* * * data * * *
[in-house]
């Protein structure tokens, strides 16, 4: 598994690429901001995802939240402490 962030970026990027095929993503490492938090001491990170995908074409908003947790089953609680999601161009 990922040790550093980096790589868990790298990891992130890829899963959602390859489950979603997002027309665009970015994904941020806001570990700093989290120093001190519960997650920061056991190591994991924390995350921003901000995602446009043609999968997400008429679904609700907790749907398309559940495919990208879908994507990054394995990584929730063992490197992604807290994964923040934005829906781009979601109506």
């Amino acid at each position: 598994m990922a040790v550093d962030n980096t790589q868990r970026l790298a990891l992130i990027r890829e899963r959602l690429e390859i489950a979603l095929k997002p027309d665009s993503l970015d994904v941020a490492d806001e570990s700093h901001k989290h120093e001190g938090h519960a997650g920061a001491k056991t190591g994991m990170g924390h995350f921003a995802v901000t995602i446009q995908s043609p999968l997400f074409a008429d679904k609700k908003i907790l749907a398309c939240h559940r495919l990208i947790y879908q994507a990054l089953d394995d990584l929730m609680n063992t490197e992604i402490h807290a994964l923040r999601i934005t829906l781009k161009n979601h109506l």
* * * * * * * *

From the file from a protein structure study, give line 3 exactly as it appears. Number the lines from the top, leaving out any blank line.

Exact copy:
């Amino acid at each position: 598994m990922a040790v550093d962030n980096t790589q868990r970026l790298a990891l992130i990027r890829e899963r959602l690429e390859i489950a979603l095929k997002p027309d665009s993503l970015d994904v941020a490492d806001e570990s700093h901001k989290h120093e001190g938090h519960a997650g920061a001491k056991t190591g994991m990170g924390h995350f921003a995802v901000t995602i446009q995908s043609p999968l997400f074409a008429d679904k609700k908003i907790l749907a398309c939240h559940r495919l990208i947790y879908q994507a990054l089953d394995d990584l929730m609680n063992t490197e992604i402490h807290a994964l923040r999601i934005t829906l781009k161009n979601h109506l």